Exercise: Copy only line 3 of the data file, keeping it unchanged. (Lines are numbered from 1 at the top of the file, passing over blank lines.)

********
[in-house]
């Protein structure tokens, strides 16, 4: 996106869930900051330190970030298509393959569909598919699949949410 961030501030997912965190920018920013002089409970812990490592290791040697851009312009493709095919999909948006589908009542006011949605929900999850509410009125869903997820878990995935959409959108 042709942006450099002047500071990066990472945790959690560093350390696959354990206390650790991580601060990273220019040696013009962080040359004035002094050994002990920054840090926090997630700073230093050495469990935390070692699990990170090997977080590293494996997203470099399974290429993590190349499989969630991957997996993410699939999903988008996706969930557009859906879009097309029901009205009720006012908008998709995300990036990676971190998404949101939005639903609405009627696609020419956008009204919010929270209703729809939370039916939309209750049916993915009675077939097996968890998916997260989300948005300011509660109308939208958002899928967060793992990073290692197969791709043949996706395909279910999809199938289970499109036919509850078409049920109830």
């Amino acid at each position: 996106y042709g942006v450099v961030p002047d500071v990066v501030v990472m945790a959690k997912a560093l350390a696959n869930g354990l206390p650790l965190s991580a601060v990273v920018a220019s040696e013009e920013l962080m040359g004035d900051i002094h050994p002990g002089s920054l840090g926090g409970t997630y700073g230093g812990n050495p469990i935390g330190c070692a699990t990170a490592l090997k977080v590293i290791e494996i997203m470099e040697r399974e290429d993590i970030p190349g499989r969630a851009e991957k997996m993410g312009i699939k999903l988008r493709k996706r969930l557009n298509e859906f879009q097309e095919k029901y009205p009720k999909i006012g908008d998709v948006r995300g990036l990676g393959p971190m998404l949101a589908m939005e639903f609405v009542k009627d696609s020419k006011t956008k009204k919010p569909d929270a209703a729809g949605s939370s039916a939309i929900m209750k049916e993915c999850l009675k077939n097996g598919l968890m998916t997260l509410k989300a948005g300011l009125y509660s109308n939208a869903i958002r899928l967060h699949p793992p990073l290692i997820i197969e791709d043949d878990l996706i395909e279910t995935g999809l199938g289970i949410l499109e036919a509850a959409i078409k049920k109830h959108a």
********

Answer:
């Amino acid at each position: 996106y042709g942006v450099v961030p002047d500071v990066v501030v990472m945790a959690k997912a560093l350390a696959n869930g354990l206390p650790l965190s991580a601060v990273v920018a220019s040696e013009e920013l962080m040359g004035d900051i002094h050994p002990g002089s920054l840090g926090g409970t997630y700073g230093g812990n050495p469990i935390g330190c070692a699990t990170a490592l090997k977080v590293i290791e494996i997203m470099e040697r399974e290429d993590i970030p190349g499989r969630a851009e991957k997996m993410g312009i699939k999903l988008r493709k996706r969930l557009n298509e859906f879009q097309e095919k029901y009205p009720k999909i006012g908008d998709v948006r995300g990036l990676g393959p971190m998404l949101a589908m939005e639903f609405v009542k009627d696609s020419k006011t956008k009204k919010p569909d929270a209703a729809g949605s939370s039916a939309i929900m209750k049916e993915c999850l009675k077939n097996g598919l968890m998916t997260l509410k989300a948005g300011l009125y509660s109308n939208a869903i958002r899928l967060h699949p793992p990073l290692i997820i197969e791709d043949d878990l996706i395909e279910t995935g999809l199938g289970i949410l499109e036919a509850a959409i078409k049920k109830h959108a």